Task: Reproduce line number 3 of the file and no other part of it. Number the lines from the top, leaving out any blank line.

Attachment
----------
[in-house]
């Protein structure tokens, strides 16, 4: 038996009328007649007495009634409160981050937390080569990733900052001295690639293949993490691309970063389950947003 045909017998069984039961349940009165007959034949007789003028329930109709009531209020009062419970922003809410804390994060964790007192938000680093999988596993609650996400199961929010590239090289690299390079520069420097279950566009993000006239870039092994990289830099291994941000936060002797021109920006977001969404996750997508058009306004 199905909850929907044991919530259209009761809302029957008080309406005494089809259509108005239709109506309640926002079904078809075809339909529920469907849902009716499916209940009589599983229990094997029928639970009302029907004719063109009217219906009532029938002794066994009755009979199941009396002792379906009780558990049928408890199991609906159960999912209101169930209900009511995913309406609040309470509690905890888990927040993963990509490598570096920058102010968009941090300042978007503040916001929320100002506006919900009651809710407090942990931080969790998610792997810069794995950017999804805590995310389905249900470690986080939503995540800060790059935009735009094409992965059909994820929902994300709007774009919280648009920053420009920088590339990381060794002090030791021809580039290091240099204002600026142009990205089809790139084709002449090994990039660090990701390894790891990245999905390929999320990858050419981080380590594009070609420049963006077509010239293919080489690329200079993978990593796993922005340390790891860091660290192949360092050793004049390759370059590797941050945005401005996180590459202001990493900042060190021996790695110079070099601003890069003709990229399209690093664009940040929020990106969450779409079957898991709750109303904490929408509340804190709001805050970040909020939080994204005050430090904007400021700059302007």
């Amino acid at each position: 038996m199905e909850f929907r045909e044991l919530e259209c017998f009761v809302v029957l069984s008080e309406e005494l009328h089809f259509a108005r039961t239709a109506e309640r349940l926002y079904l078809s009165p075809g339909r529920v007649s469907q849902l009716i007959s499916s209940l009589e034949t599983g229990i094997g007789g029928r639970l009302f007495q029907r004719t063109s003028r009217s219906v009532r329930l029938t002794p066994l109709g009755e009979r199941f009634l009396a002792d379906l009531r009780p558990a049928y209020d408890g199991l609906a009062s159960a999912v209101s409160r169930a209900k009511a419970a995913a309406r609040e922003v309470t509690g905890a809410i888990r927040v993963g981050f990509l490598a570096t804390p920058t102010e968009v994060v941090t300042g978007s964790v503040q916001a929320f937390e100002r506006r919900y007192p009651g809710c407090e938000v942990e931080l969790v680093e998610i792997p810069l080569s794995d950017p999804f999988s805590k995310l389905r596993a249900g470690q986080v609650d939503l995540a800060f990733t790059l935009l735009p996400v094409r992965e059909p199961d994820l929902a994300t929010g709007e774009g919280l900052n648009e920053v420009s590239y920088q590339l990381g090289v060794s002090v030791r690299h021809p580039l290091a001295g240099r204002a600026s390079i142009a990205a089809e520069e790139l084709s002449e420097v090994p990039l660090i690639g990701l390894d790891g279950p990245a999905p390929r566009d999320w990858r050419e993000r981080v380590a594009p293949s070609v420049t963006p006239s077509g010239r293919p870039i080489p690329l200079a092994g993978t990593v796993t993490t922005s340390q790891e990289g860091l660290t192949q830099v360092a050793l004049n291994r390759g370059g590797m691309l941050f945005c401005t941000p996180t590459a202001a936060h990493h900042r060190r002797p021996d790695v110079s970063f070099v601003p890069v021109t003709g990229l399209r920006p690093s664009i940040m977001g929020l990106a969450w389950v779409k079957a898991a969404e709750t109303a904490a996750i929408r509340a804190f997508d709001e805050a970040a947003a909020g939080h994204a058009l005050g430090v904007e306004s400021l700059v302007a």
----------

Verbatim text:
């Amino acid at each position: 038996m199905e909850f929907r045909e044991l919530e259209c017998f009761v809302v029957l069984s008080e309406e005494l009328h089809f259509a108005r039961t239709a109506e309640r349940l926002y079904l078809s009165p075809g339909r529920v007649s469907q849902l009716i007959s499916s209940l009589e034949t599983g229990i094997g007789g029928r639970l009302f007495q029907r004719t063109s003028r009217s219906v009532r329930l029938t002794p066994l109709g009755e009979r199941f009634l009396a002792d379906l009531r009780p558990a049928y209020d408890g199991l609906a009062s159960a999912v209101s409160r169930a209900k009511a419970a995913a309406r609040e922003v309470t509690g905890a809410i888990r927040v993963g981050f990509l490598a570096t804390p920058t102010e968009v994060v941090t300042g978007s964790v503040q916001a929320f937390e100002r506006r919900y007192p009651g809710c407090e938000v942990e931080l969790v680093e998610i792997p810069l080569s794995d950017p999804f999988s805590k995310l389905r596993a249900g470690q986080v609650d939503l995540a800060f990733t790059l935009l735009p996400v094409r992965e059909p199961d994820l929902a994300t929010g709007e774009g919280l900052n648009e920053v420009s590239y920088q590339l990381g090289v060794s002090v030791r690299h021809p580039l290091a001295g240099r204002a600026s390079i142009a990205a089809e520069e790139l084709s002449e420097v090994p990039l660090i690639g990701l390894d790891g279950p990245a999905p390929r566009d999320w990858r050419e993000r981080v380590a594009p293949s070609v420049t963006p006239s077509g010239r293919p870039i080489p690329l200079a092994g993978t990593v796993t993490t922005s340390q790891e990289g860091l660290t192949q830099v360092a050793l004049n291994r390759g370059g590797m691309l941050f945005c401005t941000p996180t590459a202001a936060h990493h900042r060190r002797p021996d790695v110079s970063f070099v601003p890069v021109t003709g990229l399209r920006p690093s664009i940040m977001g929020l990106a969450w389950v779409k079957a898991a969404e709750t109303a904490a996750i929408r509340a804190f997508d709001e805050a970040a947003a909020g939080h994204a058009l005050g430090v904007e306004s400021l700059v302007a």